Same-sex Couples to Benefit from Additional Sales, Use, and Excise Tax Exemptions following Obergefell

As all of you know by now, last week Justice Kennedy forever eclipsed Cher in gay icon status. Many of us will never forget where we were when we first learned of SCOTUS’s ruling. I was at Krispy Kreme buying donut holes for colleagues to honor the passage of Louisiana’s “Deauxnut Fairness Act”. I was considering their limited-time Southern Summertime flavors when my phone erupted with text messages from celebrants of the news. It was just the swing vote I needed. I sprung for Lemon Kreme.  

Within the “constellation of benefits that the States have linked to marriage”, same-sex couples may now benefit from transaction tax exemptions previously out of reach. Perhaps the most common of these exemptions involves the transfer of motor vehicles between spouses. Such transfers are often exempt from states’ sales and use or excise taxes on motor vehicles. A quick survey of the remaining states that had their same-sex marriage bans overturned last Friday revealed this exemption in North Dakota, South Dakota, and Kentucky. Texas provides a reduced $10 gift tax in lieu of motor vehicle sales tax for motor vehicles gifted between spouses. 

With the status of their marriages finally settled, same-sex couples can be assured of the continued benefit of this and other spousal exemptions in other states as well. For instance, Oklahoma’s sales and use tax exemption for property and services purchased by the surviving spouse of a disabled veteran is now assured to continue to apply to same-sex surviving spouses. Missouri provides an exemption for handicraft items sold by a senior citizen or the senior citizen’s spouse. This exemption will likewise continue to apply to same-sex spouses of senior citizens.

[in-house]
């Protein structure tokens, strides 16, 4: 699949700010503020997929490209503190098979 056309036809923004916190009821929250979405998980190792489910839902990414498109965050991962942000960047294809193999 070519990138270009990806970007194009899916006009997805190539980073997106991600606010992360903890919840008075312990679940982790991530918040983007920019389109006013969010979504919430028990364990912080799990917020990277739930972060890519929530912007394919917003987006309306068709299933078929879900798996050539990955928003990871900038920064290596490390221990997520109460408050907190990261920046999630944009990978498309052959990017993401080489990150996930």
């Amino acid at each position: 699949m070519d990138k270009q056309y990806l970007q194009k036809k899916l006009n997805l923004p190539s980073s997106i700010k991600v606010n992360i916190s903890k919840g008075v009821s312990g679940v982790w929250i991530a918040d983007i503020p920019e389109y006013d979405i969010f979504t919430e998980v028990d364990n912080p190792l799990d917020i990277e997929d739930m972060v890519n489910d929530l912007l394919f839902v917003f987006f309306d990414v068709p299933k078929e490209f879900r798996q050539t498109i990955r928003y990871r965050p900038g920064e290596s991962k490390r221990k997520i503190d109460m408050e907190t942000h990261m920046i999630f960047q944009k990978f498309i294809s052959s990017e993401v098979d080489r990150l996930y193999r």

Transaction tax exemptions are admittedly a minor star within the constellation of benefits that marriage confers. Nonetheless, they come with real financial consequences for many couples. This underscores the fact that attaining marriages’ benefits seldom ends at the county clerk’s office. We have yet to witness how departments of motor vehicles, departments of revenue, and other agencies will view their obligations under Obergefell.    

Continue the discussion on Bloomberg BNA’s State Tax Group on LinkedIn: Will additional litigation be needed to clarify the application of Obergefell to state and local tax law? Will you be taking advantage of Louisiana’s Deauxnut Fairness Act? 

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